The present and hopeful future of PT

During my senior year of college, I learned about Hillrom’s Monarch airway clearance system, and in 2018, I finally received it. I still use the Monarch today. With past vests, I may have been able to carry them from room to room, but I had to be stationary while I did treatments. With the Monarch, which is essentially a vibrating, weighted vest, I can complete a treatment while doing the dishes or walking the dog. It makes life with CF so much easier.

While the Monarch vest helps with daily living, however, it’s difficult to travel with. Because of the vest, I’ve been stopped by Transportation Security Administration agents more than a few times at airports, resulting in some dirty looks from other passengers.

Chest clapping and early vest designs may not render good memories for some people with CF, but I look back at them fondly, as they were necessary to my survival. Still, there’s always room for improvement. I hope current and future children with CF have even lighter vests to walk around in that perhaps feature a place to hook up a nebulizer. I’m not in the business of design, but hopefully someone smarter than me can make it happen.

The CF community has seen many advancements in medicine and technology — to the point that CF is no longer considered a childhood disease because patients are living longer lives. In fact, there are now more adults living with CF than children.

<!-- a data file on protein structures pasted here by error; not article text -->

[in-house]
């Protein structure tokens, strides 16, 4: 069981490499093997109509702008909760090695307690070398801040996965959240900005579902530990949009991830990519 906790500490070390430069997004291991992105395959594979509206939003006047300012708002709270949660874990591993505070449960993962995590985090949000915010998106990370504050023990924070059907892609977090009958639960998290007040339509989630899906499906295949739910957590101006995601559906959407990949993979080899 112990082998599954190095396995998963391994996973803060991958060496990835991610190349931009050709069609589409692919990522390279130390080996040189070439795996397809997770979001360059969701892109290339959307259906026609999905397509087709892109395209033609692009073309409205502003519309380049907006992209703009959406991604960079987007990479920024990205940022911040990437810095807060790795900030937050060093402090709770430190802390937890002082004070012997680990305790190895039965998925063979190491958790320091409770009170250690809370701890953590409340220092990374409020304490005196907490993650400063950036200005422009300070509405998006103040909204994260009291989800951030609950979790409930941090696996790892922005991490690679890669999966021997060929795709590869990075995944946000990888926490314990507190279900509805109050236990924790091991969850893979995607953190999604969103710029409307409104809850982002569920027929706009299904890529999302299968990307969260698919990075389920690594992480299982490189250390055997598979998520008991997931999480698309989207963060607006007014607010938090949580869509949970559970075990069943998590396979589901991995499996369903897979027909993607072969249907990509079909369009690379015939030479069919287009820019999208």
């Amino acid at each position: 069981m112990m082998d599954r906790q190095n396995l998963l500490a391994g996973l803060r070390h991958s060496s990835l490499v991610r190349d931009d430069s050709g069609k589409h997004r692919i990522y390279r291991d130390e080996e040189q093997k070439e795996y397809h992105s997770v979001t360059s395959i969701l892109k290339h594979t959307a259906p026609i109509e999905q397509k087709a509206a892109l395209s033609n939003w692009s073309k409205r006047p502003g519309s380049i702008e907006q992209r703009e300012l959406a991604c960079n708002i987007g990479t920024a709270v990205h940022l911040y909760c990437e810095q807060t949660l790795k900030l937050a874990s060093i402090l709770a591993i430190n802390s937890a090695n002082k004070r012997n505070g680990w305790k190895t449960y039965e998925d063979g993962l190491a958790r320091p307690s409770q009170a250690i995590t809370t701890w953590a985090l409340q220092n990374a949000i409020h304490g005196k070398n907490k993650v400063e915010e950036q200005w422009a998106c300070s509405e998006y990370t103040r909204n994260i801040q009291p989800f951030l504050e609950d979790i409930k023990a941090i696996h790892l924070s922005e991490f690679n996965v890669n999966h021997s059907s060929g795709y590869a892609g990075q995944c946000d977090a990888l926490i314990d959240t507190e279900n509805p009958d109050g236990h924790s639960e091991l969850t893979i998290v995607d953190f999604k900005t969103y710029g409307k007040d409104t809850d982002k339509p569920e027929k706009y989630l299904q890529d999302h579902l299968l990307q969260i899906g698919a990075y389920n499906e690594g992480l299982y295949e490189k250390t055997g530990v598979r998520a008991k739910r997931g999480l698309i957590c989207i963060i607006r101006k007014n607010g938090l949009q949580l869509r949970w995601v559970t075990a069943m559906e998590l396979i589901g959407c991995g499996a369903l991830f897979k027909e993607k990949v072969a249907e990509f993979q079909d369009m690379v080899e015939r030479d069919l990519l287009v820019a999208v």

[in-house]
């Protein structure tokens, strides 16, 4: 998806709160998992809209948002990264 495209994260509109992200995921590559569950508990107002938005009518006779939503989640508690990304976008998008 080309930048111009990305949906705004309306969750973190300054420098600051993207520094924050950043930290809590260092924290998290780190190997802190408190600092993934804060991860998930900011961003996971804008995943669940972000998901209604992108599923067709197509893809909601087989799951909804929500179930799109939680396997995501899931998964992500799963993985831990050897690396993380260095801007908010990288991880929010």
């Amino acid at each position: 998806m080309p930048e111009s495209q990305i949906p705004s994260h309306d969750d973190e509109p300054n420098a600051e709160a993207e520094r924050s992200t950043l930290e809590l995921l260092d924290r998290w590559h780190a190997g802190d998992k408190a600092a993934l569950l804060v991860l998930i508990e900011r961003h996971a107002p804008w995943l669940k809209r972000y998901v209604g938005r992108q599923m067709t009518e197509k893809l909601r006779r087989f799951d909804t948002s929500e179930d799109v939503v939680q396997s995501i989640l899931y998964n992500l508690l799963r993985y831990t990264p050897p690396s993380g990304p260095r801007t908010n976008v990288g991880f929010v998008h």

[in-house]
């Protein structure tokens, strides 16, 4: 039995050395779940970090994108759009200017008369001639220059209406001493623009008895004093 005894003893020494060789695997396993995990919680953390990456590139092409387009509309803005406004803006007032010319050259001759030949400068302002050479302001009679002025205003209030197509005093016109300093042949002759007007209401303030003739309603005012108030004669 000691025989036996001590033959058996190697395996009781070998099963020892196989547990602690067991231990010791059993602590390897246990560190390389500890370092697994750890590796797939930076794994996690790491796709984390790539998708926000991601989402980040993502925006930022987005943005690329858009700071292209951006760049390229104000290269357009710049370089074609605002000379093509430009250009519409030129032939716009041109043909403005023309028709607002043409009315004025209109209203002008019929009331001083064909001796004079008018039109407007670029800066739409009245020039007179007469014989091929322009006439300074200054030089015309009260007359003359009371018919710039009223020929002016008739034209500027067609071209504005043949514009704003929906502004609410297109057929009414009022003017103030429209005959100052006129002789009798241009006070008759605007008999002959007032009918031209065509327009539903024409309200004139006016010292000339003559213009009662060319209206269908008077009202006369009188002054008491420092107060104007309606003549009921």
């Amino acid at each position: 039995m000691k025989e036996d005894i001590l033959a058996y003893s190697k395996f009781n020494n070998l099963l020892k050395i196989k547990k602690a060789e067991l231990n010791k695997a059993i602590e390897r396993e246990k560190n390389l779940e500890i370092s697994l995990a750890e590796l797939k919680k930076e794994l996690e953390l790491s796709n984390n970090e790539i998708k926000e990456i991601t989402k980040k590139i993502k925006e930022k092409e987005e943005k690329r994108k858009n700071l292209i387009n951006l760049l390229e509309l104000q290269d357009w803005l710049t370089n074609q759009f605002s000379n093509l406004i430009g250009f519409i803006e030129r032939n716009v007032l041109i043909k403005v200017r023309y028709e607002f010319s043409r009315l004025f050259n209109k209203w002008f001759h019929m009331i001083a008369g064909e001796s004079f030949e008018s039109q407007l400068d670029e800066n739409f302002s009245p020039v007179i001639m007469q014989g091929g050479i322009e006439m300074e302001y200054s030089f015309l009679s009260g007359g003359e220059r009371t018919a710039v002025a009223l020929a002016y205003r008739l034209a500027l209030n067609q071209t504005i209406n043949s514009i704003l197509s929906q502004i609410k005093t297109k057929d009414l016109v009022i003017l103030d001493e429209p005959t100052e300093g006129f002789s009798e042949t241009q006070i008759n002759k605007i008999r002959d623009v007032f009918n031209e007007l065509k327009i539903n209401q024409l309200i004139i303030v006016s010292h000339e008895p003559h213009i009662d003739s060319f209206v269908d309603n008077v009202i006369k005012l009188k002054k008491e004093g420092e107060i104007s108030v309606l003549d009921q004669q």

Hopefully, the next 31 years will bring a cure, but if not, I’m confident that the constantly improving technology will treat future generations even better than it’s treated me.

Note: Cystic Fibrosis News Today is strictly a news and information website about the disease. It does not provide medical advice, diagnosis, or treatment. This content is not intended to be a substitute for professional medical advice, diagnosis, or treatment. Always seek the advice of your physician or other qualified health provider with any questions you may have regarding a medical condition. Never disregard professional medical advice or delay in seeking it because of something you have read on this website. The opinions expressed in this column are not those of Cystic Fibrosis News Today or its parent company, BioNews, and are intended to spark discussion about issues pertaining to cystic fibrosis.


Anthony M Palmiero avatar

Anthony M Palmiero

Wow technology Will. Love Ya

Helen Palmiero avatar

Helen Palmiero

Hi Will! Thanks for another informative column which taught me even more (as I knew it would). The fact that you look back at your older vests "fondly" shows so much of your true, kind personality. My meds have continually and remarkably improved also in these past 12 years I've been involved with them. The future DOES hold promise and I'm sure changes for the better in your treatment will continue to come about, just like the improvements in the computers and cell phones you wrote of. Keep the faith! Much love, Helen


Leave a comment

Fill in the required fields to post. Your email address will not be published.